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Bookish Broadway: Natasha, Pierre, and the Great Comet of 1812

Elizabeth Allen

Staff Writer

Lifelong book lover, Elizabeth Allen managed to get a degree in something completely unrelated that she never intends to use. She’s a proud Connecticut native who lives in a picturesque small town with her black olive-obsessed toddler daughter, her prom date-turned-husband, and her two dim-witted cats Penny Lane and Gretchen Wieners. She spends her days trying to find a way to be paid to read while drinking copious amounts of coffee, watching episodes of Gilmore girls until the DVDs fail, waiting for her husband to feed her, and being obnoxiously vain about her hair. Elizabeth’s work can be found at www.blackwhitereadbooks.com, where she is currently reading and reviewing all of the books referenced in Gilmore girls. She is also the cohost of two podcasts discussing the work of Amy Sherman-Palladino (“Under the Floorboards” and “Stumbling Ballerinas”). Basically, her entire goal in life is to be a bookish Lorelai Gilmore. She clearly dreams big. Twitter: @BWRBooks

Hamilton ain’t the only bookish Broadway show in town!

A few weeks ago, I was lucky enough to snag tickets to previews of Natasha, Pierre, and the Great Comet of 1812 (music and libretto by Dave Malloy, directed by Rachel Chavkin). With this adaption of volume two of Tolstoy’s War and Peace celebrating its Broadway opening on Monday November 10th, this raucous, lively show is destined to inspire intimidated readers to finally pick up the big bad book our culture has come to define as The White Whale (oh wait, no… different book.  Sorry Herman!).

The talented musicians and actors so much as implore you to in The Great Comet’s opening number:

This is all in your program
You are at the opera
Gonna have to study up a little bit
If you wanna keep with the plot
Cuz it’s a complicated Russian novel
Everyone’s got nine different names
So look it up in your program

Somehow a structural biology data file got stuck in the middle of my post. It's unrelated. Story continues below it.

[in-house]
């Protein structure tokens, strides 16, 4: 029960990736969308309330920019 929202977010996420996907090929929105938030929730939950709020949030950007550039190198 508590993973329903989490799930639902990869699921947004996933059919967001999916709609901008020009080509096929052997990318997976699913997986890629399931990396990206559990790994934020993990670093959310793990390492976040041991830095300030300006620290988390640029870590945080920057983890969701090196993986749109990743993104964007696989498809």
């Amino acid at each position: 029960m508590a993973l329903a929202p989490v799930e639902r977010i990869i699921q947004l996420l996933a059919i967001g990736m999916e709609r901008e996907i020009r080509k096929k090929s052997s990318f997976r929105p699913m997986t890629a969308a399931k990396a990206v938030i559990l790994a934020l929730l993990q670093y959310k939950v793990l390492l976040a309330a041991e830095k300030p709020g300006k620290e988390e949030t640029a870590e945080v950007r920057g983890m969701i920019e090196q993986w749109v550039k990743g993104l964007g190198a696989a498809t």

We’d appreciate it, thanks a lot

I personally have read War and Peace (in 12 days… a feat I like to crowbar into conversation as often as possible.  As you can imagine, it makes me super popular at dinner parties), but can assure you that knowledge of the book is wholly unnecessary to enjoy this musical featuring Josh Groban as Pierre and introducing Denee Benton as Natasha.  In fact, I’d venture to guess that this staging of Tolstoy’s masterpiece will make the story easier to digest for those previously terrified of the complicated Russian surnames found in its 1,225 pages.

The characters are brought to life in an intimate setting that employs use of the entire theater and many of the audience members.  Pierre’s dark brooding and lack of direction is perfectly captured in Groban’s performance. And the beauty and naivete that is ultimately Natasha’s downfall is in expert hands with Benton’s debut. However, Brittain Ashford’s Sonya was the character that for me seemed to be magicked from the page to the stage. Ashford’s portrayal took Sonya from a sad, orphaned cousin to a woman whose motivations and heart I could clearly understand.

So if you’re in New York City and are one of the 3 bazillion people that never win the Hamilton lottery (or don’t have $4,000 to spend on tickets that might get you a seat in the ladies bathroom at the Richard Rodgers), do not write off (see what I did there?) “Natasha, Pierre, and the Great Comet of 1812”.  I venture to guess that we’ll be seeing this cast and crew on stage at the Tonys this coming June!